Many of the 21 Long Island school districts that ask questions about citizenship or green card status when students register will rethink that policy, after complaints by the New York Civil Liberties Union led to planned state guidelines to prevent discrimination against undocumented immigrants.

According to the civil liberties union, some 20 percent of the public school districts in New York State ask inappropriate questions on registration forms - social security numbers, legal alien numbers, or citizenship status, queries the group says could prevent some undocumented immigrants from signing up their kids for school. State and federal law require that all youngsters have access to free education, regardless of their legal status.

"We know that when districts gather information and ask questions of parents and guardians, those questions might inadvertently create a chilling effect that could prompt those parents or guardians to resist enrolling their children in their district of residence," state Education Department spokesman Jonathan Burman said in a statement announcing that guidelines will be forthcoming.

He would not specify what the guidelines would require, but said they would clarify districts' "legal obligations regarding the registration of students, particularly with regard to immigration status."


Policies under review

Officials at 12 Long Island districts singled out by the group said they would review their forms with district lawyers or school boards, and would likely or definitely remove the questions deemed objectionable.

"We certainly don't want to, in any way, have people feel like they're discriminated against," said Superintendent James H. Hunderfund of Malverne, a district cited for asking for a green card and Social Security number.

Similarly, Amityville Superintendent John R. Williams said, "Our plans are to remove that requirement [for students' Social Security number] from our registration section."

Amagansett and Lindenhurst revised their registration forms earlier this year, removing the request for a Social Security number, before receiving notice from the civil liberties union, officials in those districts said.

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The issue arose when the civil liberties union surveyed 694 districts in New York State, and found that 139 of them asked questions about legal status. Udi Ofer, the group's attorney and advocacy director, said the group pointed out the problem to state education officials 10 months ago.


A chilling effect on registration

While officials at districts on Long Island said they have not turned away any student based on legal status, Ofer said many undocumented immigrants statewide may fail to register their children out of fear. "What we believe has been happening [is] once families begin to fill out these registration packets and start getting questions about whether they have a green card or not, or have to provide a Social Security number, those families are never going back to that school district because they don't have that document," he said.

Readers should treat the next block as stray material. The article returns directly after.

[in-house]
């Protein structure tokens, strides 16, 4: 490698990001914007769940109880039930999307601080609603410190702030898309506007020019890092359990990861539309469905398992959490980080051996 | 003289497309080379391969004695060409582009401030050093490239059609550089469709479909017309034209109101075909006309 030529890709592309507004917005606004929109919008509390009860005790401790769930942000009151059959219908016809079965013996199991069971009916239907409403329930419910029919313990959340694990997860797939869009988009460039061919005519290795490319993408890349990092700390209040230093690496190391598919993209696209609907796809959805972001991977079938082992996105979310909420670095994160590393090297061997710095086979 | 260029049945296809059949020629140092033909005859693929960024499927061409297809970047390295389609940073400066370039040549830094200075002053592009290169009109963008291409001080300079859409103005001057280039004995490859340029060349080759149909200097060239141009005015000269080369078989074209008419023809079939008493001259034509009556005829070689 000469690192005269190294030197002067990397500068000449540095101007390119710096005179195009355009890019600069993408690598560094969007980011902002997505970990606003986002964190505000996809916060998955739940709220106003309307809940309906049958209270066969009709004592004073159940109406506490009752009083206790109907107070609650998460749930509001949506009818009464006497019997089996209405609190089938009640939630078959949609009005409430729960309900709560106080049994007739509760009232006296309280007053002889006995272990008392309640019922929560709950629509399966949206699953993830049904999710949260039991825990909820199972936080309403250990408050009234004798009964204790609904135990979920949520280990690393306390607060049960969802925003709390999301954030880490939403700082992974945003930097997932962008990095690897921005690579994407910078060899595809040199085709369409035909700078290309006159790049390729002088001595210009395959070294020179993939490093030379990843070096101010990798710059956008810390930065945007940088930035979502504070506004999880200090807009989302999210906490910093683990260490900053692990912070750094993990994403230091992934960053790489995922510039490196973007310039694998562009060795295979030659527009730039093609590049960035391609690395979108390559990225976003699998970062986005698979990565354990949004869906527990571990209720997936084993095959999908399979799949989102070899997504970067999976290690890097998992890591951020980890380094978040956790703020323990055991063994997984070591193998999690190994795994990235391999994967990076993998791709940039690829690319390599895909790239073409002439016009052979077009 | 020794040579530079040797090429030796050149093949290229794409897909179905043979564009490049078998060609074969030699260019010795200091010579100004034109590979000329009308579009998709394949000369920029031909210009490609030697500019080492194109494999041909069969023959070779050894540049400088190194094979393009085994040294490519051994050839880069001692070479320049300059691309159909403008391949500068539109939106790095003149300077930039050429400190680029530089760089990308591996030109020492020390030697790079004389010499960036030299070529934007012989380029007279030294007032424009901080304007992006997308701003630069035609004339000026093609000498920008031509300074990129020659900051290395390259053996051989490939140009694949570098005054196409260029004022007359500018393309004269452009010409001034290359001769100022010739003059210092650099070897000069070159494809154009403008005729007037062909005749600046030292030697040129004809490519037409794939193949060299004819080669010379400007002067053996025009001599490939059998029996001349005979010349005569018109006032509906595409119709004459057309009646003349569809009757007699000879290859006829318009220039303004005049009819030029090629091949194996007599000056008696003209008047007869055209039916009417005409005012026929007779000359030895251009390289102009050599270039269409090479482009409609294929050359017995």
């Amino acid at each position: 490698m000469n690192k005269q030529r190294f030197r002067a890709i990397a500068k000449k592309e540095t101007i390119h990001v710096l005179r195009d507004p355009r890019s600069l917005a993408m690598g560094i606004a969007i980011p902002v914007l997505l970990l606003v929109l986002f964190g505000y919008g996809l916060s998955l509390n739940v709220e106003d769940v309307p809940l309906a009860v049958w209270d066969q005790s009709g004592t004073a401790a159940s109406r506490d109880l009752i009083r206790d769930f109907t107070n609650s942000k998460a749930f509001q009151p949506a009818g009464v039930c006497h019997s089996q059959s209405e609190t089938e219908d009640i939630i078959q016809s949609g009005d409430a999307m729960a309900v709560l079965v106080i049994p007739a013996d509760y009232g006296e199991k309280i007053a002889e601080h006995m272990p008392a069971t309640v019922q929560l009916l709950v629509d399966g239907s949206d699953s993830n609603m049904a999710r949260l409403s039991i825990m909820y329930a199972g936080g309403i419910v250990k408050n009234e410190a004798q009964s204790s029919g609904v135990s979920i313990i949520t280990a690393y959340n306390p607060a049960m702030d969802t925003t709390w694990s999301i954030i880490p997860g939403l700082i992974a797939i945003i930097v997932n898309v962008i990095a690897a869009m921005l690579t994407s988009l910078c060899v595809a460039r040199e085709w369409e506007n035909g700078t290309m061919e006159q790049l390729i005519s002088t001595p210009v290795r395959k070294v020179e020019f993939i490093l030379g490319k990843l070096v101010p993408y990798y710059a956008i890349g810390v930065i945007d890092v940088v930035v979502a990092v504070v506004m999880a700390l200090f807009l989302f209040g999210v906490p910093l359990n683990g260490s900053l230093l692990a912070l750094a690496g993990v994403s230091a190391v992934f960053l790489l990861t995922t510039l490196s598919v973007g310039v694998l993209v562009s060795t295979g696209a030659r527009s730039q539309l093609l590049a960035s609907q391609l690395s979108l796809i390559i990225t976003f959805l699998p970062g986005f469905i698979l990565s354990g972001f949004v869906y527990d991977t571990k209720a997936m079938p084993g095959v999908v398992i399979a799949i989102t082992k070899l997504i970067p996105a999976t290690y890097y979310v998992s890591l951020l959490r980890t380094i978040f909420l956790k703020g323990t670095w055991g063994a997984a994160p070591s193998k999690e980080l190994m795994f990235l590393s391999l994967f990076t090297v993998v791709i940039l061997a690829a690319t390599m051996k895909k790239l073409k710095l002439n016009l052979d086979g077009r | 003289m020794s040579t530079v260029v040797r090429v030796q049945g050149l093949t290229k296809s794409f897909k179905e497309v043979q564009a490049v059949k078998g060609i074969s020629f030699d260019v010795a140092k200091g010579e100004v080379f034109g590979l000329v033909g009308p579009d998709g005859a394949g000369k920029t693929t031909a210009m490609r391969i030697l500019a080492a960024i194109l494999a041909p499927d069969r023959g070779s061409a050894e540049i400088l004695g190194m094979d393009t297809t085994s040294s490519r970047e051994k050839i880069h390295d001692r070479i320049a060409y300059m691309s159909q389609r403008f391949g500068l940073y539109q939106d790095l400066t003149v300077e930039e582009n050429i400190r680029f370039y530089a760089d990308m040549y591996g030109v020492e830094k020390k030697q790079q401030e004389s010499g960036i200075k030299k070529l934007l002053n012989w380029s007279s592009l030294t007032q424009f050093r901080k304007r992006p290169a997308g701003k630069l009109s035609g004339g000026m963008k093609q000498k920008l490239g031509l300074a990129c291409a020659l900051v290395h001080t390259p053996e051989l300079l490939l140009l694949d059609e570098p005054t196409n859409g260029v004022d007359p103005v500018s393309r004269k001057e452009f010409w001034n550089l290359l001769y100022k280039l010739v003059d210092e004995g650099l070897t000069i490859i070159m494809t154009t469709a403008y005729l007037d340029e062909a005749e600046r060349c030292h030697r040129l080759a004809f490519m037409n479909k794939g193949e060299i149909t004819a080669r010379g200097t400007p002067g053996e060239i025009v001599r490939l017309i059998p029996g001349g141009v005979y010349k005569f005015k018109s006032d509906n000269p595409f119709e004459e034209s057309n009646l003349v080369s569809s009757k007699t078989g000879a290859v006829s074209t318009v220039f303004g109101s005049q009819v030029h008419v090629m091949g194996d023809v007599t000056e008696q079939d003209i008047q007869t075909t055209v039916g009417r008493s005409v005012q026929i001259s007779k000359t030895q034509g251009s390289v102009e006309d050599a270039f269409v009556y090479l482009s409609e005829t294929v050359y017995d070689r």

Ofer said his group has not received such complaints from anyone on Long Island.

But Luis Valenzuela, executive director of the Long Island Immigrant Alliance, said "it has been very difficult to get families to come forward" because they fear their undocumented status would be revealed.

Island Trees Superintendent Charles Murphy took issue with the notion that parents would fear registering their children. Calling Island Trees a welcoming district, he said the question was for "informational purposes," perhaps for English as a Second Language classes and was not used to exclude students. Murphy said he would consult the school board for direction.

Tamar Jacoby, president of ImmigrationWorks USA, in Washington, D.C., said schools may be asking for things like a Social Security number for "proof that you are who you say you are. It's reasonable for them to ask for something." But she said there should be a state policy on what documents can be requested. "The most important thing to me is they not treat [immigrant] students differently" from students who are citizens, she said.

Long Island districts say they don't. "We've never denied a student, nor could I imagine us denying a student based on the fact they don't have a Social Security number," said Mark Nocero, superintendent of Eastport-South Manor schools. He said he had not received a notice from the civil liberties union about the district asking for a Social Security card, and wouldn't take any action until he had.